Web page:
We were four hours out of Lisbon at the start of a 10-day voyage to Fort Lauderdale when Crystal Serenity cruise director Gary Hunter greeted passengers in the ship's theater.
''We normally carry 1,080 passengers, but on this cruise we've only got about 500 guests and a staff of 655,'' Hunter said.
``We've finally got you outnumbered.''
Then Hunter grinned. ''I thought about assigning one crew member to every guest,'' he said, ``but I looked out and realized that some of you need two.''
No problem. As our voyage continued, it seemed that the entire staff was at our beck and call, attesting in part to why Crystal consistently gains accolades as a leading purveyor of luxury at sea -- including designation as the world's best large-ship cruise line by readers of Travel + Leisure magazine for 11 consecutive years (1996-2006).
The Crystal Serenity and Crystal Symphony, the Los Angeles-based line's two-ship fleet, have won awards for best service, best cultural enrichment, best cuisine, best entertainment and best spas while sailing to every continent.
Many passengers return time and again.
What's behind this remarkable success? My self-appointed mission was to soak in as much pampering as possible -- well, somebody's got to do it -- and try to discern why Crystal is No. 1.
A knock on the stateroom door interrupted the unpacking routine.
''Welcome back!'' a tuxedo-clad gentleman said, presenting a bottle of champagne.
''Ural!'' my wife and I shouted in unison upon recognition.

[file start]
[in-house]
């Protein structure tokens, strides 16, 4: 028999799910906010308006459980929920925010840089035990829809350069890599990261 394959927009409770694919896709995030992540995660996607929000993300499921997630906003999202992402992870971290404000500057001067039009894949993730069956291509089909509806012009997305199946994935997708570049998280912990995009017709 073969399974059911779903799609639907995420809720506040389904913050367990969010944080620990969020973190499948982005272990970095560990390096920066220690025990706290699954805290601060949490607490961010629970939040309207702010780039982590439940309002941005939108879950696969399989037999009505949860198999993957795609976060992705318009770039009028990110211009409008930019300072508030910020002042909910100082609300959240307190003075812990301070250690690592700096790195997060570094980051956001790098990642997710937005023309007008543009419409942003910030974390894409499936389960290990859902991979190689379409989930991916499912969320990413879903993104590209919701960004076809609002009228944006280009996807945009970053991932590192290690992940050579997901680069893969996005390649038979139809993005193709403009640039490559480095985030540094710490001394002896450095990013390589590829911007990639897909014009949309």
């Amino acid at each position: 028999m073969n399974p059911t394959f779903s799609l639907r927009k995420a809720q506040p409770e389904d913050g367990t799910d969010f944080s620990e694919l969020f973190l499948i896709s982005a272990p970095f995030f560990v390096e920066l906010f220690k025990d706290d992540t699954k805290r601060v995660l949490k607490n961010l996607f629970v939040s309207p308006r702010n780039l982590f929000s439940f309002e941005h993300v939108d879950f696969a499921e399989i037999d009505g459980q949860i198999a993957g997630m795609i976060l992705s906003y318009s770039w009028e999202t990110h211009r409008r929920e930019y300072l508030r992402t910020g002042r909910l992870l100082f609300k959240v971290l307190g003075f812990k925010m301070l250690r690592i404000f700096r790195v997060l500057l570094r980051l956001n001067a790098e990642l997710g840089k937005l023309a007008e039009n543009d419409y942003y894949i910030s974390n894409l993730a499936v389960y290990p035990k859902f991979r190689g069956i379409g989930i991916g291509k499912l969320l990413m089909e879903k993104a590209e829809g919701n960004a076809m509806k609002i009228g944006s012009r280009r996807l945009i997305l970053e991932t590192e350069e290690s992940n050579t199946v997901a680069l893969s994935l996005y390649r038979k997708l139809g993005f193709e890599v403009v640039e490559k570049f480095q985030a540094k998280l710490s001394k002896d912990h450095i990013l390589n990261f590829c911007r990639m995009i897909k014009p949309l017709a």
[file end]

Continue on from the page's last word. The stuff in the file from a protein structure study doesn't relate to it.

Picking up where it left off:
Ural Korkmaz, a native of Turkey, was our butler eight years earlier aboard the Crystal Symphony as we sailed through the Panama Canal. Now, let me pause to say that we're not butler people; I'm more comfortable carrying an ice bucket to the self-service machine at a Comfort Inn. But once or twice each decade, I find myself in a butler's presence. Crystal devotes an entire deck to suites with butler service, and with an unusually light passenger load we'd been upgraded.
I remembered Korkmaz for his smile and dedication, and for the caviar he'd delivered each day prior to dinner on the Panama Canal cruise.
It's like that on Crystal -- from Filipino deck stewards who greet passengers by name to Canadian pianists who never seem to forget a guest's favorite Broadway song.
Josef Lumetsberger, the hotel director who supervises the Serenity's passenger service, suggests that staff continuity is a key to Crystal's high standards.
''We have so many stay with us year after year, and I like to think there are reasons they do,'' Lumetsberger said. ``We arrange special activities for the crew -- late-night music in a passenger lounge, dinner in a restaurant, formal nights. We know they work hard, and we want them to be happy.''
Physician Herb Keyser, who lives in San Antonio, has delivered more than 8,000 babies for a living. In his spare time, he's toiled as a TV actor, a singer and a dancer. He's written books on food, travel and medicine (including Prescription for Disaster: Health Care in America).